Survey examines sex, drug and health risks to local teens

ADDISON COUNTY — How many local teenagers drink and drive? How many Addison County high school students have had sex? Of that number, what percentage used a condom? Do middle school students really consider suicide?
These are just some of the questions that a statewide risk survey has sought to answer for more than a decade.
At the beginning of 2011, more than 1,800 Addison County middle and high school students — along with others from across the state — took the biennial Youth Risk Behavior Survey, administered by the Vermont Department of Health. After researchers ran more than “100 consistency checks on data to exclude careless, invalid, or logically inconsistent answers,” it returned the results earlier this month. The 1,271-student high school (grades 9-12) survey and the 679-student middle school (grades 6-8) survey drew from pupils at Middlebury Union Middle and High Schools, Mount Abraham Union Middle and High School, Vergennes Union High School, Orwell Village School and the Hannaford Career Center.
The results of the survey show a decrease in substance abuse since 1999, an increase in sexual intercourse, a reduction in condom use, and an increase in bullying. It also showed that almost one in five middle school students have considered killing themselves.
The survey is intended to show what risky behaviors students engage in, not why they’re doing what they’re doing. It’s meant to increase awareness about these behaviors, stimulate a community-based conversation and encourage schools and communities to create strategies for dealing with these issues that put their youth at risk.
Officials in Addison County’s three public middle and high schools will work with a selected group of students over the next several months to address the issues raised by this risk survey.
“I think the way (this survey) is most helpful is getting the students engaged in the community and looking at what would improve the school,” said Sharon Koller, student assistance program counselor at Mount Abe.
Local drug prevention specialists gather once a month. At a Thursday meeting of the Addison County Prevention Partnership at the New Haven State Police barracks the overwhelming sentiment expressed was that drug prevention tactics seem to be working.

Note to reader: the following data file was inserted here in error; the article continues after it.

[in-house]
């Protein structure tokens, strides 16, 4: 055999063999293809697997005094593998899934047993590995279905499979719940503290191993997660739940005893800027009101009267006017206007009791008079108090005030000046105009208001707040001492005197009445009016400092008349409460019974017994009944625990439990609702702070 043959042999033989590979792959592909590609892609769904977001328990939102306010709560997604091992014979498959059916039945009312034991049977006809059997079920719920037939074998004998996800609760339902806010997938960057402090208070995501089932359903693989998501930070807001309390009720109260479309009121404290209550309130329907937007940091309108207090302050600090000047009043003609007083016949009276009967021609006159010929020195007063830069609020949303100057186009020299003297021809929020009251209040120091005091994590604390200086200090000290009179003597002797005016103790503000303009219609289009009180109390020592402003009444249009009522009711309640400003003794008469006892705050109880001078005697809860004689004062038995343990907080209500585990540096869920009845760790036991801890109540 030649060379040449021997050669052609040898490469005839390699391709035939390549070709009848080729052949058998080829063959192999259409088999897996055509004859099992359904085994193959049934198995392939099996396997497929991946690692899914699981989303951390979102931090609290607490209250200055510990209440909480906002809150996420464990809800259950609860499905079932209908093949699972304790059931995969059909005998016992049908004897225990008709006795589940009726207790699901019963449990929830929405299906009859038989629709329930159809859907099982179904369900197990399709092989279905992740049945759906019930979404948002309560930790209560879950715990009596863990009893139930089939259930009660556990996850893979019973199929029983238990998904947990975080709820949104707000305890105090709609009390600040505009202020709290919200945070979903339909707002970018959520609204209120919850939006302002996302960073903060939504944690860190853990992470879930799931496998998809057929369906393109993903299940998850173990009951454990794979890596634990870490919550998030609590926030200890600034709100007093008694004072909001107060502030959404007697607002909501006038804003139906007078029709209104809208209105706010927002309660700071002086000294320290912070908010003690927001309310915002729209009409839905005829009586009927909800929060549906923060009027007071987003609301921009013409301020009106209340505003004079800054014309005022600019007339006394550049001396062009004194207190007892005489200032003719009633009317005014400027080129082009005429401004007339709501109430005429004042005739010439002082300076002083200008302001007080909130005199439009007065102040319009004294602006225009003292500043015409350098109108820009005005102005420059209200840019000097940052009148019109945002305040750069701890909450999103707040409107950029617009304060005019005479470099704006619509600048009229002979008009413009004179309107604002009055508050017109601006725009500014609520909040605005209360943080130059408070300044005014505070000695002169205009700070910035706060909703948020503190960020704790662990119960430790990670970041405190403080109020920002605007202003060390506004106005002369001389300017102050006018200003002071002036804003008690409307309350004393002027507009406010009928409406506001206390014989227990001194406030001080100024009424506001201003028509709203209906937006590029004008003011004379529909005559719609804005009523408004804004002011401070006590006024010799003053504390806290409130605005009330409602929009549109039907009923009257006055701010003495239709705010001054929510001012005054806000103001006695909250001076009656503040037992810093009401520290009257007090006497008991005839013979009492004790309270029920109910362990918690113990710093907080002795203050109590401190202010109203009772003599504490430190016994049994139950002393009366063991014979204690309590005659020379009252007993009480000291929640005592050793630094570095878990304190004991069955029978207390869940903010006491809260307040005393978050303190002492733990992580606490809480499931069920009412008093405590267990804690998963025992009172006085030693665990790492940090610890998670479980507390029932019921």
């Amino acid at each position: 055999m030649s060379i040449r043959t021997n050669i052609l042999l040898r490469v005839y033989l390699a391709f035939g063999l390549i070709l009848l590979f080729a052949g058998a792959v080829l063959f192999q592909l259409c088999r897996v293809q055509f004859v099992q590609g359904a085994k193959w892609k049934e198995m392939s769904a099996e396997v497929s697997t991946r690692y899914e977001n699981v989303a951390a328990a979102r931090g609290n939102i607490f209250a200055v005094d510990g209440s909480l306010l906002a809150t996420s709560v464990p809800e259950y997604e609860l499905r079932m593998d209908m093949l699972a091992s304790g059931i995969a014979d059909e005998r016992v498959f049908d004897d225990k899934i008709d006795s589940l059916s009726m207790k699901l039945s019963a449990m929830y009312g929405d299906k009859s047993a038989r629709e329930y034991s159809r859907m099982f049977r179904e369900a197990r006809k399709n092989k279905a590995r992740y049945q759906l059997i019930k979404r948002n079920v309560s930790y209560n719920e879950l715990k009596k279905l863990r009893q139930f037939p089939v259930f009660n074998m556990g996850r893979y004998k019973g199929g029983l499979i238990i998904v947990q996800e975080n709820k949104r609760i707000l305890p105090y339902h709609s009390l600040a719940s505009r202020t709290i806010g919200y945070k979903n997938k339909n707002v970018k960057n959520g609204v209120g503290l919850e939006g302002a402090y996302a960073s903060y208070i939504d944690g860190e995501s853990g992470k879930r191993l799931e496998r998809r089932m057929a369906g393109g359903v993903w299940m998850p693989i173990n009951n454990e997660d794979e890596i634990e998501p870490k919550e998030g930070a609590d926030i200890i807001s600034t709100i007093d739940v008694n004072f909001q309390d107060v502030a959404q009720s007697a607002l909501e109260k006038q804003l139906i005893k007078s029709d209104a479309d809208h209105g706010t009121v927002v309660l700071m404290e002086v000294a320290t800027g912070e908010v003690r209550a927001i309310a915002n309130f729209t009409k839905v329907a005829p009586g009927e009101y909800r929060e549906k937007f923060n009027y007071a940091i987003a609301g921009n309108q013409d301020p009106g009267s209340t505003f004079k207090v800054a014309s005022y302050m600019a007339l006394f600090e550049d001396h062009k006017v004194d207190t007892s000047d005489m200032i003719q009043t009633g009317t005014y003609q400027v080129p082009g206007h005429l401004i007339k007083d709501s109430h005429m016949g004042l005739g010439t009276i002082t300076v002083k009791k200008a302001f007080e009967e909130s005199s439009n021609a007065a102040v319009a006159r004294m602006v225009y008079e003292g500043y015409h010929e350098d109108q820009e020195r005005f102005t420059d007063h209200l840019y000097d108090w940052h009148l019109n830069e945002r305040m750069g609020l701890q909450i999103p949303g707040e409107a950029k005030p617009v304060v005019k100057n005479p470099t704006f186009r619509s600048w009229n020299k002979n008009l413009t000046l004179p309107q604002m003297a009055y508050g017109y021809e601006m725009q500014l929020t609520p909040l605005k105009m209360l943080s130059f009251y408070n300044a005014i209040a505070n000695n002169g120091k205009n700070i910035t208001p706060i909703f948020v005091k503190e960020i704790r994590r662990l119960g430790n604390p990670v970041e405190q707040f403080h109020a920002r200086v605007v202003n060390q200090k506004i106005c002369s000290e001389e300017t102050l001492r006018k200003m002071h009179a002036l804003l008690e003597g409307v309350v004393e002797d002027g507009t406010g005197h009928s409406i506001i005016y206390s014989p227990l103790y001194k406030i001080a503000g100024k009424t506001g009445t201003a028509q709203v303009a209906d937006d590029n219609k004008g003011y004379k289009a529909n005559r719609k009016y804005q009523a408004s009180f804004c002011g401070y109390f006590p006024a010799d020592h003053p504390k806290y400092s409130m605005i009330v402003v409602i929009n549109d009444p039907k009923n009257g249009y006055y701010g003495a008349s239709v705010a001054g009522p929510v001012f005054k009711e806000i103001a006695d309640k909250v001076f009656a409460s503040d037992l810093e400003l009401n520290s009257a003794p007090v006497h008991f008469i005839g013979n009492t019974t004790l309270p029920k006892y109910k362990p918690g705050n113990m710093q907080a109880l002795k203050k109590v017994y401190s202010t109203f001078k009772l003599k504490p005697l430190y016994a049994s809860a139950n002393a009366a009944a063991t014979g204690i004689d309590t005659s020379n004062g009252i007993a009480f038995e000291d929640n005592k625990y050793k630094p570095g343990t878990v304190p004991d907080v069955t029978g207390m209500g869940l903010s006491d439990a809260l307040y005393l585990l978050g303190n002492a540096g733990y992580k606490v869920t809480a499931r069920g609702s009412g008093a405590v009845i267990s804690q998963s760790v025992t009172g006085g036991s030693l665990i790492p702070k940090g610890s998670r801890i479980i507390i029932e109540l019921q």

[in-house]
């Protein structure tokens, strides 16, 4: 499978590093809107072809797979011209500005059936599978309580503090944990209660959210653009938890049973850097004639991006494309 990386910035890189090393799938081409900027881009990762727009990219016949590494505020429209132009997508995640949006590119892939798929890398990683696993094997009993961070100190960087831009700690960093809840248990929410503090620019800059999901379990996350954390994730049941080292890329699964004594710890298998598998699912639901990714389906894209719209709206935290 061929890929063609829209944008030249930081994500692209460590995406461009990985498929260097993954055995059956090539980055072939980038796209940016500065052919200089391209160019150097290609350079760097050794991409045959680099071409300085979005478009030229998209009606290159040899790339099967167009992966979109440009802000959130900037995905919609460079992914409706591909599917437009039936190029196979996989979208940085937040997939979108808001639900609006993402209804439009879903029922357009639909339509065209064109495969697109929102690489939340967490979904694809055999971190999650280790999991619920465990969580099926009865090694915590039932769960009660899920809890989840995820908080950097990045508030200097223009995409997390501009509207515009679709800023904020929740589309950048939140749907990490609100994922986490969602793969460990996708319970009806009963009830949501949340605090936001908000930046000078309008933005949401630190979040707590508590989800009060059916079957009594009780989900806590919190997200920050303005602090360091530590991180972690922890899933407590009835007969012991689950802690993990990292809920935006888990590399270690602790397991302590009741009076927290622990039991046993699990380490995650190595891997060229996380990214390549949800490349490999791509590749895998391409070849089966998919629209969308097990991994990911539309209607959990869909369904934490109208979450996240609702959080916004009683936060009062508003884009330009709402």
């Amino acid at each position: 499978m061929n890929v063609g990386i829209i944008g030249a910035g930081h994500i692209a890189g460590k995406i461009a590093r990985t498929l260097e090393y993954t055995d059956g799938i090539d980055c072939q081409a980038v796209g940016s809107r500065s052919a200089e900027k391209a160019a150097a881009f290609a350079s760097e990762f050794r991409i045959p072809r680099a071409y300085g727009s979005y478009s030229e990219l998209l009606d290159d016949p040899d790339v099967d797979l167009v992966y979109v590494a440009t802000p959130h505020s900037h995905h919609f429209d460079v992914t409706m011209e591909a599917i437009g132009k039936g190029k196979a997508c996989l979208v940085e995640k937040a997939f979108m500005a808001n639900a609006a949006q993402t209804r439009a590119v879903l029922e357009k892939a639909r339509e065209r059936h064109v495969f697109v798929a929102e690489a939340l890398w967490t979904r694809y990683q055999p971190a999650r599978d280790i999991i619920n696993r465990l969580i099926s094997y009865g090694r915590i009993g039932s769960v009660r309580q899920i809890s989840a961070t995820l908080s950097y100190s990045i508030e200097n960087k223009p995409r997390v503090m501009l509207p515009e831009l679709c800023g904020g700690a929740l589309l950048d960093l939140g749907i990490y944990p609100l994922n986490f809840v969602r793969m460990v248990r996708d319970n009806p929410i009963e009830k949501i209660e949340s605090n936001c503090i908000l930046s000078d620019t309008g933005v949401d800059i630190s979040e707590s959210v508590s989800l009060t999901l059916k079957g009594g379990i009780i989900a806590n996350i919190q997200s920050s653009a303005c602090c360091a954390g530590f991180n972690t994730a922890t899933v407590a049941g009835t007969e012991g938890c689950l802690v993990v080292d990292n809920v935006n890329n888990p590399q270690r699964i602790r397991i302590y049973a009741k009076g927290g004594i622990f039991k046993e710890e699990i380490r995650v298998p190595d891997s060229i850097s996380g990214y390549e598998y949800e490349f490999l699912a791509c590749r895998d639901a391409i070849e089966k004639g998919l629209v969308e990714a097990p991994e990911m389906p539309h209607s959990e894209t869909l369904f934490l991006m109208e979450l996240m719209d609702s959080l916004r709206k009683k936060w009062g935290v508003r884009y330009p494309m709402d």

They noted that the 2011 survey shows that substance use is down, for the most part.
According to the high school results:
•  32 percent of students consumed at least one drink in the past 30 days, down from 47 percent in 1999 and 36 percent in 2009. Forty-seven percent of the high school students who drank were seniors and 46 percent of the alcohol consumed across all grades was liquor.
•  17 percent of students have engaged in binge drinking — had five or more drinks in a row — in the past 30 days, down from 30 percent in 1999, 24 percent in 2007, and 21 percent in 2009.
•  22 percent of students used marijuana in the past 30 days, down from 31 percent in 1999, up from 21 percent in 2007 and down from 24 percent in 2009. Freshman marijuana use rose to 14 percent, up from 11 percent in 2007 and 12 percent in 2009.
Cigarette use and other drug activity took a downturn. Statistics show:
•  13 percent of students smoked cigarettes in the past 30 days, a decline from 31 percent in 1999, 15 percent in 2007 and 19 percent in 2009. Of those students who smoke, 48 percent have tried to quit.
•  2 percent of students have used cocaine in the past 30 days, down from 4 percent in 2007 and 3 percent in 2009.
•      Methamphetamine use has dropped from 10 percent in 1999 to 3 percent this year.
•  Hallucinogen use has also plummeted from 21 percent in 1999 to 9 percent today.
•  Inhalant use is down from 15 percent in 1999 and 8 percent in 2009 to 7 percent today.
The survey also looked at external factors of drug use, finding 14 percent of students were offered, sold or given illegal drugs on school property, a decrease from 31 percent in 1999 and 18 percent in 2009.
As for mixing substances and driving, 19 percent of students have ridden in a vehicle with a driver who has been drinking. This number is down from 27 percent in 1999 and 21 percent in 2009. Students who drank and drive in the past 30 days account for 5 percent participating teens, down from 9 percent in 1999 and 7 percent in 2009.